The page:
Hudspeth in Wilton: Quite a program in the town

Stephen Hudspeth

Stephen Hudspeth

Staff / Hearst Connecticut Media

Have things changed very much when it comes to how tycoons operate in our country? Maybe not so much even though the forms of our technology have so radically changed over the past two centuries.

Consider Nicholas Biddle from two centuries ago. He controlled the Second Bank of the United States. In its time it was the closest thing to the Fed that our country had. Its network of relationships with correspondent banks across the country gave it huge power and influence. Astride it stood the formidable Nicholas Biddle. The power his position as president of the bank gave him rivaled that of the President of the United States, and more than a few in that time asserted that it even exceeded it. One of those was President Andrew Jackson. The confrontation between Biddle and Jackson over reauthorization of the bank by Congress convulsed our country in the early 1830s and became the centerpiece of Jackson’s re-election battle for his second term in office.

In that battle, Biddle marshalled all of his considerable power over politicians at both the national and the local level. For example, Biddle’s bank itself and also its correspondent banks across the country offered sweetheart loans to politicians of all strips who would support the bank’s reauthorization and to that end see that Jackson was not elected to a second term. Biddle ultimately failed in his efforts to unseat Jackson as President, but it certainly was not without vigorous - and almost successful -- trying. Was the bank good for national growth? Probably so. Did it wield far too much political power? Undoubtedly so.

The turn of the 20th Century brought a titan of even greater stature and influence than Biddle: J.P. Morgan. His power was such that he was able to bring all of the railroads west of Chicago to the Pacific under common control through his Northern Securities Trust. The consolidation of all of these railroads gave the trust a stranglehold on farmers and merchants seeking to get their products to market. Morgan had both politicians and judges in his hip pocket, but when he faced off against President Teddy Roosevelt (and a strong public backlash against his stranglehold), he met his match. Teddy Roosevelt had his Attorney General sue Morgan and the trust for monopolization under the newly passed federal antitrust law, the Sherman Act, and Roosevelt won in the U.S. Supreme Court with the trust successfully broken up.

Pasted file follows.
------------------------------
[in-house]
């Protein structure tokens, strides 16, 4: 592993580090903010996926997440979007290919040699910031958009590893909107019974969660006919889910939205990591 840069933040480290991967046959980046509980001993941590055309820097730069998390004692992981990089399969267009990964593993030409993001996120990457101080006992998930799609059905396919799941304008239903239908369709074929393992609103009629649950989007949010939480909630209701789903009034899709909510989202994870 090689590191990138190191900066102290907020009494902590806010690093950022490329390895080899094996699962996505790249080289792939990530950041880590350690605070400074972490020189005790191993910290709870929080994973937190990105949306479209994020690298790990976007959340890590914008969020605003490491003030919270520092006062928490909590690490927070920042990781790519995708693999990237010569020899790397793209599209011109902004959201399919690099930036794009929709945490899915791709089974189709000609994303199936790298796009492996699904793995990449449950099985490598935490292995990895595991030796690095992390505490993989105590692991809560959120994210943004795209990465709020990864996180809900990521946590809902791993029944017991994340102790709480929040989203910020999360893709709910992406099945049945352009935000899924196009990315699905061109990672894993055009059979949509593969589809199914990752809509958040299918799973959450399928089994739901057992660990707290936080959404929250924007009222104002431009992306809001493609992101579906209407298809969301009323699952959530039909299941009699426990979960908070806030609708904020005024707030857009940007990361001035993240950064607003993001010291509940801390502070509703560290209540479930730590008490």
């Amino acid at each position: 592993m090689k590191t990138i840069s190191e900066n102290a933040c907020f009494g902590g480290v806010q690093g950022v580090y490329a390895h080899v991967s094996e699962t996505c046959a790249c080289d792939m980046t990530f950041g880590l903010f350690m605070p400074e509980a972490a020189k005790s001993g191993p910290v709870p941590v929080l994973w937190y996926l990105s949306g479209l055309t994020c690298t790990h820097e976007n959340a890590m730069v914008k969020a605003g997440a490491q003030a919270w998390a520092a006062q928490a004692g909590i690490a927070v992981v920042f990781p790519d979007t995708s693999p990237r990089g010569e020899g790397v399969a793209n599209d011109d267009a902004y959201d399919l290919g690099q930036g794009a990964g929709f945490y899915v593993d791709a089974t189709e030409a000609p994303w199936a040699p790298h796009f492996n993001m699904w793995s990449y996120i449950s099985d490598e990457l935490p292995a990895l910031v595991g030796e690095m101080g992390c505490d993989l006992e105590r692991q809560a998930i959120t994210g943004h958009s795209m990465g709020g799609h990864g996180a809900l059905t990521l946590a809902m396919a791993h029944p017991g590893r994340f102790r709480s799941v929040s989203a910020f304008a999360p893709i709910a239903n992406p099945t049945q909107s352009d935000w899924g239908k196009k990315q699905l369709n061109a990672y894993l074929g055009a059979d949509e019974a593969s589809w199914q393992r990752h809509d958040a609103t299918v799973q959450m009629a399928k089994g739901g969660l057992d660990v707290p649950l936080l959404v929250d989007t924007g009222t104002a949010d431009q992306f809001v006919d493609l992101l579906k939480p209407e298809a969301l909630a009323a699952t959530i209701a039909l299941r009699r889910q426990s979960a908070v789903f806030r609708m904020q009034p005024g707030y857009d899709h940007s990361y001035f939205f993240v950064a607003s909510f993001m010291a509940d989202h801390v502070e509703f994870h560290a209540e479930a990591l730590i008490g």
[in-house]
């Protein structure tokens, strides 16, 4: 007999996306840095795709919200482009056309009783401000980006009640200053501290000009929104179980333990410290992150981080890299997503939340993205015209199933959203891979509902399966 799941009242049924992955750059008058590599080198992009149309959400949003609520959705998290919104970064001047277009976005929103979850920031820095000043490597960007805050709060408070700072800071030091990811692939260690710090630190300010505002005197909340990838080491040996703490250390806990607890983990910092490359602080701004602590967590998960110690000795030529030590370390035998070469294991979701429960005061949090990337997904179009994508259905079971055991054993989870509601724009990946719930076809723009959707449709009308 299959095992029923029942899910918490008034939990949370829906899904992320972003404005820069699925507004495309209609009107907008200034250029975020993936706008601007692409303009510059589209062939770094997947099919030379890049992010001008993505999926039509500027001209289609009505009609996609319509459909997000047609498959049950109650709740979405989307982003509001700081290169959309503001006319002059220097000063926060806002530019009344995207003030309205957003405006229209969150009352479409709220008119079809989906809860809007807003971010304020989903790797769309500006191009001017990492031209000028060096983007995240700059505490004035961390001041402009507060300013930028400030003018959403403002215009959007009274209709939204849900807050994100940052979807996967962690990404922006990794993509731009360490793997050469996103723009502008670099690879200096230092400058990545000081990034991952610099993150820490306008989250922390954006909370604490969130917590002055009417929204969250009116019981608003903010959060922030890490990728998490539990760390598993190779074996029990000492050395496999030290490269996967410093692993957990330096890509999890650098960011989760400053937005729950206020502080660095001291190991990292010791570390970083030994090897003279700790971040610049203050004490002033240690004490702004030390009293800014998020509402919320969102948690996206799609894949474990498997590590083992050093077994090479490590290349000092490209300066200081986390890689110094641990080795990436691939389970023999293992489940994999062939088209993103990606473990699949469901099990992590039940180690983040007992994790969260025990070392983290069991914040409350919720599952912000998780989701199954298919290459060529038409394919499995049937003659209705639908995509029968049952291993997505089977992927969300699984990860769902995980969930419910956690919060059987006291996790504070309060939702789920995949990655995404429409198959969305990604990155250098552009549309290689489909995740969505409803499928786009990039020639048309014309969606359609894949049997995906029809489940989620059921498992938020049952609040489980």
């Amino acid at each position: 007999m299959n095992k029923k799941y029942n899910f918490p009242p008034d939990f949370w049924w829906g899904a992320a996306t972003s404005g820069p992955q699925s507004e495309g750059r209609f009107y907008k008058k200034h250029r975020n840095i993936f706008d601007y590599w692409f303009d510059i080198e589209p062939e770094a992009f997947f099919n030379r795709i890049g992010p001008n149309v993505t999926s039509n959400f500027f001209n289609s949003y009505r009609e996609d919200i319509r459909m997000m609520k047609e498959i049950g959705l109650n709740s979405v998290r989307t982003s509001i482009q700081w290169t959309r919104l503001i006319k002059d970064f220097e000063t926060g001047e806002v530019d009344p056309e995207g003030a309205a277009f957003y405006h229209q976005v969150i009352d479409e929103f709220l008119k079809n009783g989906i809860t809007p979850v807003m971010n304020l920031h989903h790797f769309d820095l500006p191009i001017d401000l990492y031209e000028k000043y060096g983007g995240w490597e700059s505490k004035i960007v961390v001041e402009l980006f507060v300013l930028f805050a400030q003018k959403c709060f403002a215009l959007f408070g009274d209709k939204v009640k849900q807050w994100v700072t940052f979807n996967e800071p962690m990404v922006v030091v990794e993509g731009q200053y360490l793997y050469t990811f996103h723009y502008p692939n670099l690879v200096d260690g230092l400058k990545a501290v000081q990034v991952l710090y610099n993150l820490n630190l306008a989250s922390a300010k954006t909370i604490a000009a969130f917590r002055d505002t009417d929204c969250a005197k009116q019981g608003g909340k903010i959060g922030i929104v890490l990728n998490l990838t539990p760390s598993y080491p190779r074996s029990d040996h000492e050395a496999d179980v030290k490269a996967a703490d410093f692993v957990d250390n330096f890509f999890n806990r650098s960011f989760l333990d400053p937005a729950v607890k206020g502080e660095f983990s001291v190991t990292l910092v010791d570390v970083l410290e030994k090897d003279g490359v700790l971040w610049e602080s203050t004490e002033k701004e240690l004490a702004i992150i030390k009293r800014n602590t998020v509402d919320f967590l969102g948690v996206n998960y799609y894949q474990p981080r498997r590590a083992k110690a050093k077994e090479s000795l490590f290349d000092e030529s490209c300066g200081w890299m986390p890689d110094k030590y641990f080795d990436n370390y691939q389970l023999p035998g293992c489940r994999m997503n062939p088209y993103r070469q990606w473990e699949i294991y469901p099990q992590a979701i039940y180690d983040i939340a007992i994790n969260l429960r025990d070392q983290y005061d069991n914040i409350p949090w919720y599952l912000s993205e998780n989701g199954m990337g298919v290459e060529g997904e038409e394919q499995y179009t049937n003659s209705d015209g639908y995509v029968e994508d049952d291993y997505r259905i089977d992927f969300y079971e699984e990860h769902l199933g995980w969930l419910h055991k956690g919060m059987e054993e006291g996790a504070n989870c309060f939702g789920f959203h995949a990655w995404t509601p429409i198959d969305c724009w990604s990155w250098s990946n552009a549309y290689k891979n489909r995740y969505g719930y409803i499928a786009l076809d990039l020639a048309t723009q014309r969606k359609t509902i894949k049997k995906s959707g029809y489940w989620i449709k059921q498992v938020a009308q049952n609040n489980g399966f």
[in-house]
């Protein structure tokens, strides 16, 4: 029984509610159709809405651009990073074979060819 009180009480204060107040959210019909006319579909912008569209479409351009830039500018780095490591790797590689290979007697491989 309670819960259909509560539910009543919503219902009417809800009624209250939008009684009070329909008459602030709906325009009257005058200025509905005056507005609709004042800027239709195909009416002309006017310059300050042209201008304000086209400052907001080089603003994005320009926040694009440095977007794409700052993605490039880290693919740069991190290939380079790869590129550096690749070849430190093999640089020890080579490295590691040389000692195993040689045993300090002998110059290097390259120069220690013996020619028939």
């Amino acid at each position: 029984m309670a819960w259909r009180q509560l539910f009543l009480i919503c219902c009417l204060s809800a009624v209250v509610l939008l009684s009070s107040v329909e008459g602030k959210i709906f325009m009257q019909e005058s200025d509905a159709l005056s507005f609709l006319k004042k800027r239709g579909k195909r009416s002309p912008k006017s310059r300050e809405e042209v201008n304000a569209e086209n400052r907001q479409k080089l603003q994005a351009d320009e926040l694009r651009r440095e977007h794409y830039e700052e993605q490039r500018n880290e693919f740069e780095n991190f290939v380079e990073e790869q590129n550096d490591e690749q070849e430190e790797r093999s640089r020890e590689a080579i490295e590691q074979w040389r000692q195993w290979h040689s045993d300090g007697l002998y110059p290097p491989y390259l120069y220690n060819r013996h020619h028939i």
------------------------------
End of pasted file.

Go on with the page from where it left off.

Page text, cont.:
However only three years after that government victory, it was Morgan himself who brought an end to the Panic of 1907 that threatened to take down the U.S. banking system in a scenario not unlike the 2008-2009 financial crisis. Banks had offered loans to support stock-market speculation in a bubble that burst, creating massive financial turmoil. Into that disaster stepped none other than J.P. Morgan himself, committing his personal fortune to shoring up the market and letting the world know that he was all in. That word alone had the power to settle markets and save the U.S. banking system. From a purely selfish standpoint, Morgan’s action certainly saved his investments, but it also rescued our nation’s banking and financial markets; the upshot led to a meeting between Morgan and Roosevelt that established the seminal ideas on which the Federal Reserve System was created a half-dozen years later.

These vignettes from our nation’s history illustrate the great power that tycoons have had in our country for the good and the ill, and it is arguable that the Supreme Court’s Citizens United decision has furthered their power in the political process even more. That power can work for good or ill, sometimes at the same time.

How have tycoons of the past affected national life and what guidance can their roles and fortunes provide for how we address the tycoons of our current age with their enormous power over social media and internet technology? Those are the engines of our economic growth just as railroads, steel producers, and automobile manufacturers were in earlier generations.

That’s the subject of this year’s iteration of the hugely popular Wilton Historical Society and Wilton Library’s joint series on American history. This year’s series is titled, “Tycoons: Bane or Benefactors?” Its opening session is on Feb. 27th with the ever-popular Dr. Matt Warshauer, Central Connecticut State University history professor, kicking it off with his always trenchant overview that focuses on Biddle. Following sessions will take up J.P. Morgan, Henry Ford, and finally the tycoons of our own era. Quite a program.